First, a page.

Scientific Assessment of Ozone Depletion: 1998

Executive Summary

1998 Ozone Assessment Executive Summary cover
Executive Summary

The 1987 Montreal Protocol on Substances that Deplete the Ozone Layer commemorated its 10th anniversary in September 1997. Among the provisions of the Protocol was the requirement that the Parties to the Protocol base their future decisions on the available scientific, environmental, technical, and economic information as assessed by the worldwide expert communities. The advances of the understanding in ozone science over this decade were assessed in 1988, 1989, 1991, and 1994. This information was input to the subsequent Amendments and Adjustments of the 1987 Protocol. The Assessment summarized here is the fifth in that series.

Recent Major Scientific Findings and Observations

Since the Scientific Assessment of Ozone Depletion: 1994, significant advances have continued to be made in the understanding of the impact of human activities on the ozone layer, the influence of changes in chemical composition on the radiative balance of the Earth's climate, and, indeed, the coupling of the ozone layer and the climate system. Numerous laboratory investigations, atmospheric observations, and theoretical and modeling studies have produced several key ozone- and climate-related findings:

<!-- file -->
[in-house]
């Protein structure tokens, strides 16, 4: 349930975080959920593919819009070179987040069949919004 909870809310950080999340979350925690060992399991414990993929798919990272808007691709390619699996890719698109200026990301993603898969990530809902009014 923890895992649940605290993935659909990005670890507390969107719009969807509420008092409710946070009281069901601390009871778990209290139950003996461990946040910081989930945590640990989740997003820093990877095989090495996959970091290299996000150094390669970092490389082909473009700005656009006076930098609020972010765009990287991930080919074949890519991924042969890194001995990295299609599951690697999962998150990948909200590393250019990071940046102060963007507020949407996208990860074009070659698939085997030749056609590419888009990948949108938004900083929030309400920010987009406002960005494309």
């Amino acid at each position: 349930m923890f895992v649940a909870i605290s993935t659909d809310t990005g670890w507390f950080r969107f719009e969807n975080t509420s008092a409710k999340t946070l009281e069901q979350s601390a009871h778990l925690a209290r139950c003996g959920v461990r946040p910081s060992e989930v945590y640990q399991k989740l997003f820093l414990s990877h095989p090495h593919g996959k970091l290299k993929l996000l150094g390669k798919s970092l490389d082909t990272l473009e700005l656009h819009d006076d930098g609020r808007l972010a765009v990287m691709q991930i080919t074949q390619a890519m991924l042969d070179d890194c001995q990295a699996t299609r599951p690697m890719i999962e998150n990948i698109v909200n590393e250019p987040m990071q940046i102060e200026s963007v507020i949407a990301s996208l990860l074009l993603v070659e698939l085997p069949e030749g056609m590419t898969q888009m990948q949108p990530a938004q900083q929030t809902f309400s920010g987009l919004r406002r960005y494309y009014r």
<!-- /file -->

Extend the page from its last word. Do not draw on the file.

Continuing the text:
Supporting Scientific Evidence and Related Issues

Recent Halogen and Methane Changes

Stratospheric Particles

Ozone in the Midlatitudes and Tropics

Ozone in High-Latitude Polar Regions

Stratospheric Temperatures

Tropospheric Ozone

Changes in UV Radiation

Changes in Climate Parameters

Future Halogen Changes

Recovery of the Ozone Layer

Implications for Policy Formulation

The results from more than two decades of research have provided a progressively better understanding of the interaction of human activities and the chemistry and physics of the global atmosphere. New policy-relevant insights to the roles of trace atmospheric constituents have been conveyed to decision-makers through the international state-of-the-understanding assessment process. This information has served as a key input to policy decisions by governments, industry, and other organizations worldwide to limit the anthropogenic emissions of gases that cause environmental degradation: (1) the 1987 Montreal Protocol on ozone-depleting substances, and its subsequent Amendments and Adjustments, and (2) the 1997 Kyoto Protocol on substances that alter the radiative forcing of the climate system.

The research findings that are summarized above are of direct interest and significance as scientific input to governmental, industrial, and other policy decisions associated with the Montreal Protocol (ozone layer) and the Kyoto Protocol (climate change):